Let’s start with the ground rules: it’s entirely possible that someone has tweeted or written something about the Rangers and these free agents. It’s a big world and almost everyone has access to the internet now. We’re almost to the Infinite Monkeys At Infinite Typewriters point with sports rumors. Seriously, pick a name and there’s… Please Subscribe to read this story. Already a Subscriber? Thanks! Log In Below to access your content.
The 1/18/18 Upset Update: Gallo’s optimism, DeShields’ swing, and a bunch of minor league stuff. January 18, 2018 by Levi Weaver This is the 110th consecutive day without a Rangers game. In the meantime, the Cowboys have Zeke Suspension’d themselves into a comfy wide-screen view of the playoffs, the Stars are trying to stave off their Wild Card competition, and the Mavericks face-planted out of the gate and/but are now in danger of getting Rick Carlisle’d out… Please Subscribe to read this story.
CHAPTER ONE: WEEZER I still remember the first time I heard Weezer. I was 14 years old and my friend Brian put on the Blue Album while we played Nintendo at his house. To set the scene: we lived in an extremely rural area of Texas in this pre-internet era, and neither of our households… Please Subscribe to read this story. Already a Subscriber? Thanks! Log In Below to access your content.
Muck Rack makes it simple to find people, tweets, or articles that mention any name, keyword, company, hashtag etc. We've compiled this guide to help you make the most of your search.
Selecting a term
Start searching tweets, articles from media outlets, articles mentioned in tweets, journalists'
names, titles and bios with some suggested searches:
Companies or Topics (e.g. iPhone, Microsoft)
Phrases (e.g. "cloud computing") — use quotes to keep the terms together
Twitter handles (e.g. @username) — returns those who have mentioned or replied to
Names (e.g. "David Pogue")
Hashtags (e.g. #sxsw, #london2012)
Bio details (e.g. vegan, Olympics, father)
Muck Rack's Advanced Search allows for many boolean operators.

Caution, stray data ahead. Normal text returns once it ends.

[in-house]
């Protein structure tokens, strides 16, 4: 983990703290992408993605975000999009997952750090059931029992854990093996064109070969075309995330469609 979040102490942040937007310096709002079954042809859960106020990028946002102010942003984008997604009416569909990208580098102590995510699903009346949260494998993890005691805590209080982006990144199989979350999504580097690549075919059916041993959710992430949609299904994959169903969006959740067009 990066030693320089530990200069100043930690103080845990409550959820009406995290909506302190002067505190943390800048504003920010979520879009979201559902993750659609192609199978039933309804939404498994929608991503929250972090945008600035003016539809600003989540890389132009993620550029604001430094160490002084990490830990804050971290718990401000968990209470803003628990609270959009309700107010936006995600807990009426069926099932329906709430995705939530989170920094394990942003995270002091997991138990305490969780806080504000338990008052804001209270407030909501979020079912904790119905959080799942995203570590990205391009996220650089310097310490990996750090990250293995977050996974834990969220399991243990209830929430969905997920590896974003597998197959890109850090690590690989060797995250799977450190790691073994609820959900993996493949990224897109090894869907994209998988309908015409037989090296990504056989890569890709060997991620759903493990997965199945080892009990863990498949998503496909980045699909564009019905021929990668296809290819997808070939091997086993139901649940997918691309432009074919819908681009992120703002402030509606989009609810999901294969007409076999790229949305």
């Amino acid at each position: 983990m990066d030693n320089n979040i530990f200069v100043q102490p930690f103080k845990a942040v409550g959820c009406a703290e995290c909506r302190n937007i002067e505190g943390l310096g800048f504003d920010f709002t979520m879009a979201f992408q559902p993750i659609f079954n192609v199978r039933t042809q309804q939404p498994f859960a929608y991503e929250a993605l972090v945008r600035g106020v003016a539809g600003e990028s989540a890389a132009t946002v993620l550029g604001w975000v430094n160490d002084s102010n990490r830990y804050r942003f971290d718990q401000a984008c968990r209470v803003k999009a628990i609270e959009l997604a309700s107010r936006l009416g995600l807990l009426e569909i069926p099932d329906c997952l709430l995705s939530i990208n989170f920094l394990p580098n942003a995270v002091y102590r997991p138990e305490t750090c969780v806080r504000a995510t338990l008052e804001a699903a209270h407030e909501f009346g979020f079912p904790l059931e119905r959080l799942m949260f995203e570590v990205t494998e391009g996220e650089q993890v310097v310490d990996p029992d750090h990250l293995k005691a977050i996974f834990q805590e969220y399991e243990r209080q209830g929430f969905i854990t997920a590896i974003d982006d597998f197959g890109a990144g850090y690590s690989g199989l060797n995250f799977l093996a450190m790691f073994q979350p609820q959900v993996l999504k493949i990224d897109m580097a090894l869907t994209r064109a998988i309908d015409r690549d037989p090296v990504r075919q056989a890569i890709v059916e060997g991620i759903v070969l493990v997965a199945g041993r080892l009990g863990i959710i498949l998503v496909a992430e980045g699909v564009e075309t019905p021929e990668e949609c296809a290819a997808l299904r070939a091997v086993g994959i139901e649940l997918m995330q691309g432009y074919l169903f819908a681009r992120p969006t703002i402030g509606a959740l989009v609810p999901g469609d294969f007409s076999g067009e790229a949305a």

Find results that mention multiple specified terms, use AND or
+. For example, ensure each result contains both Elon Musk and Mark Zuckerberg by
searching Musk AND Zuckerberg or Musk + Zuckerberg.
Use the operators OR or , to broaden your search when you'd like either of
multiple terms to appear in results. (This is the default behavior of our search when no operators
are used). For example, results will contain either cake or cookie by searching cake OR cookie or cake,cookie
Use NOT or - to subtract results from your search. For
example, searching Disney will yield results about the Walt Disney Company as well as Walt Disney
World Resort. To exclude mentions of Disney World, search for Disney -World or Disney
When using one of these operators with a phrase, enclose it in quotation marks. For example, you can
find results about smartphones excluding Apple's iPhone 4S by searching smartphone -"iPhone
Exact case matching or punctuation
If you're searching for a brand name or keyword that relies on specific punctuation marks or capitalization, you can
find results that match your exact query by adding matchcase: before the keyword you're searching for, like matchcase:E*TRADE .
Use parentheses to separate multiple
boolean phrases. For example, to find journalists talking about having fun in Disney World or
Disneyland, search for ("disney world" OR disneyland) AND fun.
An asterisk can be used to search for any variation of a root word truncated by the asterisk. For example, searching for admin* will return results for administrator, administration, administer, administered, etc.
A near operator is an AND operator where you can control the distance between the words. You can vary the distance the near operation uses by adding a forward slash and number (between 0-99) such as strawberries NEAR/10 "whipped cream", which means the strawberries must exist within 10 words of "whipped cream".